On a Greek island during the 1912 war, several people are trapped by quarantine for the plague. If that isn't enough worry, one of the people, a superstitious old peasant woman, suspects ... See full summary »
Dr. John Holden ventures to London to attend a paranormal psychology symposium with the intention to expose devil cult leader, Julian Karswell. Holden is a skeptic and does not believe in ... See full summary »
3 horror stories based on the writings of Nathaniel Hawthorne. In the 1st story titled "Dr. Heidegger's Experiment", Heidegger attempts to restore the youth of three elderly friends. In "... See full summary »
A young Canadian nurse (Betsy) comes to the West Indies to care for Jessica, the wife of a plantation manager (Paul Holland). Jessica seems to be suffering from a kind of mental paralysis ... See full summary »
Architect Walter Craig, seeking the possibility of some work at a country farmhouse, soon finds himself once again stuck in his recurring nightmare. Dreading the end of the dream that he knows is coming, he must first listen to all the assembled guests' own bizarre tales. Written by
Doug Sederberg <firstname.lastname@example.org>
According to Stephen Bourne's 2005 book "Elisabeth Welch: Soft Lights and Sweet Music," the depiction of Elisabeth Welch's character Beulah was "a breakthrough in the portrayal of black women in films... for the first time in a film, a black woman is portrayed as independent, successful and resourceful. [Welch] played an important part in the development of the plot, and was featured in the film's billing with such eminent players as Michael Redgrave, Googie Withers, Mervyn Johns and Frederick Valk."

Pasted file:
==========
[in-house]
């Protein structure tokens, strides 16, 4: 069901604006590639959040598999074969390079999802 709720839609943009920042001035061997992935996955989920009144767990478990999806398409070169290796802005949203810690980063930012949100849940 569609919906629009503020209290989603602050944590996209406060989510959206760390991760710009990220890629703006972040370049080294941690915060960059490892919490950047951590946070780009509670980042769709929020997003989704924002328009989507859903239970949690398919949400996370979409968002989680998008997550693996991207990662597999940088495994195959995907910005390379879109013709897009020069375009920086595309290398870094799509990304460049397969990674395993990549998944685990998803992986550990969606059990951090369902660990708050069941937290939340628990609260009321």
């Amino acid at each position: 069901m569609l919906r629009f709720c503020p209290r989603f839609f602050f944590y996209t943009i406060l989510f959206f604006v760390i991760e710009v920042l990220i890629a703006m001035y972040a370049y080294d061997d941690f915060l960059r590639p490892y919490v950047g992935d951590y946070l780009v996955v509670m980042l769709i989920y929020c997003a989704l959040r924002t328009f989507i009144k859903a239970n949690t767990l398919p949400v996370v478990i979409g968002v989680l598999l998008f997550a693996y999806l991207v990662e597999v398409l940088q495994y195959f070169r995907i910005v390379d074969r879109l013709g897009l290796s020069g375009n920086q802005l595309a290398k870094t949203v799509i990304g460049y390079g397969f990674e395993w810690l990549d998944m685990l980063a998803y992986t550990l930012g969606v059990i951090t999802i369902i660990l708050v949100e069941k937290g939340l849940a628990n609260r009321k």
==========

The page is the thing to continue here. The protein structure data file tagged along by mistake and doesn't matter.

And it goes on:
[Source: Elisabeth Welch: Soft Lights and Sweet Music, Stephen Bourne, Scarecrow Press, 2005] See more »
During the dummy sequence, when sitting and talking with Mr. Kee, the dummy's hand changes position from table to knee. See more »
Ah! Walter Craig?
How do you do? You're Eliot Foley.
That's right. So glad you were able to come, let's have your bag.
[takes Craig's bag]
We'll put the car away afterwards. You know it struck me after I'd telephoned you, rather a cheek on my part asking a busy architect like yourself to come down and spend the weekend with a set of complete strangers.
Not a bit.
You see we're pretty cramped for space here, we need at least two more bedrooms.
And with only one living room.
[...] See more »
I watched Dead of Night for the first and (unfortunately) for the last time on TV when I was 10 or 11 years old but I still remember it like one of most fearful experience of my life. Later, like a mature person I realized that my fear was nothing but the mirror image of geniality of this movie. The best horror ever made. Without effects, without computers, without trivial editing. Just with immense psychological sophistication. Something what good horror should always be: a kind of social and psychological criticism, story about dark side of our lives and souls. I just cannot find the words to express my respect to this monument. Dead of Night should never be forgotten. Never.
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